Posted by in MOVIE REVIEWS | 1 Comment

For Colored Girls

Review by Janice Jones

This month’s movie review is on an older movie in my repertoire.  This month I am going to review For Colored Girls, which is Tyler Perry’s screen adaptation of the award winning stage play fully titled For Colored Girls Who Have Considered Suicide When the Rainbow is Enuf by Ntozake Shange.  The movie stars, Phylicia Rashad, Janet Jackson, Thandie Newton, Kerry Washington, Kimberly Elise, Loretta Devine, Whoopi Goldberg, Anika Noni Rose and Tessa Thompson.  With the exception of Phylicia Rashad’, each of the stars character’s and their pain is represented by a color of the rainbow as respectively listed here in order; red, orange, blue, brown, green, white, yellow, purple. 


The movie is centered on nine women, all who suffer from various issues, traumas and drama in their lives.  With the exception of a mother and her two daughters, there is no personal connection between the women.  Each of the women have individual stories and initially only intersect on occasion on a purely professional level.  However, as the movie progresses, you find that their lives become intertwined by one horrific event.  Throughout the movie, the character’s recite lines from the original stage play which is a composition of more than 20 poems.  It is a powerful film filled with sadness, regret, dreams crushed and deferred, blame, shame, remorse, anger, bitterness and pain; lots and lots of pain.  Yet, behind all of the storms, there is still just a hint of the rainbow at the end of the movie.  I would definitely recommend this movie, but in an effort to get the most out of it, be sure to view it with a heart that will be wrenched, a soul that is prepared to be shaken, a mind that must be kept open and a spirit that is willing to forgive.  


Most of the women are victims who suffer in the present as a result of pain not properly healed from their past. They all are victims of wounds inflicted upon them by someone they trusted once upon a time.  Each of them at some point in the movie has to come to the realization that they must stand face to face with their “enemies”.  They must acknowledge them, confront them, defeat them, forgive them, and move on with their lives without the debilitating effects of the poison injected into them by those demons.  The demons and enemies in this movie ran the gamut.  There was rape, childhood sexual molestation, domestic violence, sexually transmitted diseases, homosexuality, teen pregnancy, mental illness and abortion, amongst others I may not have noticed.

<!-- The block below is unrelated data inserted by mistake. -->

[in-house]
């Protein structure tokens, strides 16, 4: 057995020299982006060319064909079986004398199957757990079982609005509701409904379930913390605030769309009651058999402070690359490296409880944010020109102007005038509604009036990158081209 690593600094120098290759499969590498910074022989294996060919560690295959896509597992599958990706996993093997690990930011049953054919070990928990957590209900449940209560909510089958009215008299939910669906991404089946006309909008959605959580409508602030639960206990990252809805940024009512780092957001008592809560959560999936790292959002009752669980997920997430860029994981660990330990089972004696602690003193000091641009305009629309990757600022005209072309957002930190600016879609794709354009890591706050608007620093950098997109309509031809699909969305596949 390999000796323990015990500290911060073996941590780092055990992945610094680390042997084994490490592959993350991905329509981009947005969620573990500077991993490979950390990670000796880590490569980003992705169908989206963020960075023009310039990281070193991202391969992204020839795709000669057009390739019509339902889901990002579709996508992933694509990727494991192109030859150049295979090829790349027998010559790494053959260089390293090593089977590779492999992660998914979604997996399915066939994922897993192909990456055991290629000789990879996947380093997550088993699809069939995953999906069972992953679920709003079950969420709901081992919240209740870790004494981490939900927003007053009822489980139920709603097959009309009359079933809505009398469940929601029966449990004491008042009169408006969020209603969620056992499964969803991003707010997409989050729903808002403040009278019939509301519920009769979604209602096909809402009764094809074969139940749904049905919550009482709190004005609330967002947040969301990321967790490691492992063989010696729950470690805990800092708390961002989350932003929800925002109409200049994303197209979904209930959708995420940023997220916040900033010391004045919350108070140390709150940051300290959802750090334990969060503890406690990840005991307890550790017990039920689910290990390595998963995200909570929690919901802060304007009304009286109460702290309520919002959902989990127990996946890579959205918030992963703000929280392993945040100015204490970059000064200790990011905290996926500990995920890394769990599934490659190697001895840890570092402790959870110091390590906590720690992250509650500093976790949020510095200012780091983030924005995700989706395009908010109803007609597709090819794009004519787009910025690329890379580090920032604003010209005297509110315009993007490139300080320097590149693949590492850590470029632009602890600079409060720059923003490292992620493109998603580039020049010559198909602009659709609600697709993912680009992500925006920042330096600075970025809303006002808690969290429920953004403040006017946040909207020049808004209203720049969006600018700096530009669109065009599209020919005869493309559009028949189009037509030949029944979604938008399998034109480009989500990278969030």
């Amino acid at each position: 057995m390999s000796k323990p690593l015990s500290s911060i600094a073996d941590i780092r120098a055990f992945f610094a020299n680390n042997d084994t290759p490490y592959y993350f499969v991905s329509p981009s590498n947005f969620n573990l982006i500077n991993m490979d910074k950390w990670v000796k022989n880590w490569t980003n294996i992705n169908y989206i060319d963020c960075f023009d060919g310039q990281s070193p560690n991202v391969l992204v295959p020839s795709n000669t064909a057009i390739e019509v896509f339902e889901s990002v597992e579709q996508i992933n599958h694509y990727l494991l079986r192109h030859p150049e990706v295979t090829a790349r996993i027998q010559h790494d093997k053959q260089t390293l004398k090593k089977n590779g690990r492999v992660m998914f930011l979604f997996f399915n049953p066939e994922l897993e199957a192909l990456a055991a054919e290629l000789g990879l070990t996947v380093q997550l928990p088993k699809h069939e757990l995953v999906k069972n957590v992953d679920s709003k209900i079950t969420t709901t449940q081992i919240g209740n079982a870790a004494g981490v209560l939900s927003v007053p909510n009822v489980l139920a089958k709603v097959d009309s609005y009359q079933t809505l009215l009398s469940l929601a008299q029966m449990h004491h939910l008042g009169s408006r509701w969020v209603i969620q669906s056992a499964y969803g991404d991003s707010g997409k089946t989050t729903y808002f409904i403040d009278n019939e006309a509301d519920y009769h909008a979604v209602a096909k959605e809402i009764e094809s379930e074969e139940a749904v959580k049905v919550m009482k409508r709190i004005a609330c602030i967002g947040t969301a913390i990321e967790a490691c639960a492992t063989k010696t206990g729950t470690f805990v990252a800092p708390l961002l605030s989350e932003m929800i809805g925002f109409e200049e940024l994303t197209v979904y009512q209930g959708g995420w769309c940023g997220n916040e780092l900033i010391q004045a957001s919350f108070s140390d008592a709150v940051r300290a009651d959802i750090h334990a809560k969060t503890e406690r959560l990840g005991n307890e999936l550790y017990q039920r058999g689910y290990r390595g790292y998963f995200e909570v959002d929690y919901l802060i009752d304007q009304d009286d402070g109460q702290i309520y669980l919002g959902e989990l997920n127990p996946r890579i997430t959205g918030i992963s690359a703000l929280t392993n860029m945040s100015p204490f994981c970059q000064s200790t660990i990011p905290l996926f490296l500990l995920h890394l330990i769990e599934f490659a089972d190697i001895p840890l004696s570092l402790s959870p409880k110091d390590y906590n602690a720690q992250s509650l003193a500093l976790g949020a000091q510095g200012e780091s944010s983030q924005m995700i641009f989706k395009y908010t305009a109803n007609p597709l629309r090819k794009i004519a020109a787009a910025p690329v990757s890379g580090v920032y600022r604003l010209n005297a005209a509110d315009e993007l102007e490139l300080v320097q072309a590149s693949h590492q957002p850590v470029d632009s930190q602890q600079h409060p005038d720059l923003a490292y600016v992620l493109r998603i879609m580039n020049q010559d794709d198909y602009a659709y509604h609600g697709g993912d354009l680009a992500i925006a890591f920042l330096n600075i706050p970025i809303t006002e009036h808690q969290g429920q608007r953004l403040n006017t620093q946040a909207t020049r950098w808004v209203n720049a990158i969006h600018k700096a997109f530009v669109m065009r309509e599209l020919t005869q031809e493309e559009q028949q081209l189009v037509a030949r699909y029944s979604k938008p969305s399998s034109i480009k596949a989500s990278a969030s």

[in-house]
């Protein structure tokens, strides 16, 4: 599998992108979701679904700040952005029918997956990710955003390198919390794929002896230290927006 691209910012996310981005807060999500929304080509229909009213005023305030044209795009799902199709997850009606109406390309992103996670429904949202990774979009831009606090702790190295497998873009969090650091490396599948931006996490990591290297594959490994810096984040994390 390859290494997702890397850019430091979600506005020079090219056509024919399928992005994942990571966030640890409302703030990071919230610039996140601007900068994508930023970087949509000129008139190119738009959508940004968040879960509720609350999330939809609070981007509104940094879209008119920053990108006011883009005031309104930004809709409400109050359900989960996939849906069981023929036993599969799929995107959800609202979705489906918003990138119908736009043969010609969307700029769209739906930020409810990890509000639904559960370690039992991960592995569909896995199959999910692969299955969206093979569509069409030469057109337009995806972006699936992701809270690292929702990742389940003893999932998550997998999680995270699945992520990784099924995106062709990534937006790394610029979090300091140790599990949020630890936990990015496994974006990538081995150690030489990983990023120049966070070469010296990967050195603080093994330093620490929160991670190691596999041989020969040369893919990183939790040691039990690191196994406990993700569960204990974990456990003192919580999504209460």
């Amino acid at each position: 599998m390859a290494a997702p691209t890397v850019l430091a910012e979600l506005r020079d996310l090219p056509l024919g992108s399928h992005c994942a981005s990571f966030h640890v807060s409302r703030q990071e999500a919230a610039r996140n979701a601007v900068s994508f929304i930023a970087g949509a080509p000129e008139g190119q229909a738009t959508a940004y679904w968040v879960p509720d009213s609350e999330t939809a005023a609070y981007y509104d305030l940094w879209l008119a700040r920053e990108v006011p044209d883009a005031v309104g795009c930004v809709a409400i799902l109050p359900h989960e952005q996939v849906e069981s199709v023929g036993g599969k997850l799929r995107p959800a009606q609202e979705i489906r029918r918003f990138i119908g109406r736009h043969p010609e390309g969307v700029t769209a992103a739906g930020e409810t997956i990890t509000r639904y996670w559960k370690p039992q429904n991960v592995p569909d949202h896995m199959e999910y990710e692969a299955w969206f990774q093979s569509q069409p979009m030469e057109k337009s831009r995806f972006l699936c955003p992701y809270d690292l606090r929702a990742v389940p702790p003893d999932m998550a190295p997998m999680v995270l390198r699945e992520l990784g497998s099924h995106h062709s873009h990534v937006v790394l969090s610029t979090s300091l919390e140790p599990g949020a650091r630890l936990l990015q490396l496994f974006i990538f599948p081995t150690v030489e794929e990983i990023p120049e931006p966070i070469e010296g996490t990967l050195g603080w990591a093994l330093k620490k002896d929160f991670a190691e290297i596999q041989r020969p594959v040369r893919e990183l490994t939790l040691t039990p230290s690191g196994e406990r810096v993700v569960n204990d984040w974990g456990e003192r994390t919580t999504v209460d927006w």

For Colored Girls brings to my mind the scripture in 2 Corinthians 4:8-9, which (after some paraphrasing on my part) says “I was pressed on every side, but God did not allow me to be crushed.  I was most definitely perplexed and confused, but God did not allow me to stay in despair.  I was judged and persecuted, but God did not abandon me.  I was struck down, but God did not leave me that way.  He did not allow my situation to destroy me.  God saw treasure in me, housed in fragile but unbreakable clay jar.” 


A few years ago, I was at a conference listening to one of the speakers, Bishop Liston Page.  On the night he spoke, he said something that forever changed the way I looked at the things I had endured in my past.  He said “we are sometimes the victim of God’s purpose.”  Now I don’t know what that means to you when you hear me say it, but when I heard Bishop Page say it, I immediately understood that all I had suffered in my past and as a result of my past happened so I could today tell you all about it and show you that it didn’t take me out.  And so it was with all the ladies in this movie.  They suffered.  They endured.  And they all came out, alive and growing stronger.  I believe the initial first steps on their individual roads to healing began when they started opening up and talking about their pain.  They started to share with each other what they considered their personal shame.  Their sharing is what led to them breaking the bondage and yoke of their misery.  The Holy Spirit dropped this quote I now claim as my own in my spirit a couple of years ago: “Transparency is a giant step on the road to deliverance.  The devil cannot control you or keep you bound but what you are not too ashamed to tell.”  The Bible says in John 8:32, “And you will know the truth, and the truth will set you free.”


God is still in the business of healing and freeing His children today.  Despite the heartache you have suffered, you too are still his treasures no matter the color of your pain or the hue of your unbreakable clay jar. 

Arizona Center Me

My name is Janice Jones. I was born July 6, 1966 in Detroit, Michigan. I lived in the great state of Michigan until August, 2007, when I moved to Phoenix, Arizona. I am the mother of two sons, Jerrick & Derrick Parker, and grandmother to Jevon Jerrick Parker.

  1. I loved this review! And I enjoyed the movie on so many levels. I went with my mother and my mother kept referring that I was Janet Jackson’s character…not sure if that is good or bad.

Leave a Reply

Your email address will not be published. Required fields are marked *

You may use these HTML tags and attributes: <a href="" title=""> <abbr title=""> <acronym title=""> <b> <blockquote cite=""> <cite> <code> <del datetime=""> <em> <i> <q cite=""> <strike> <strong>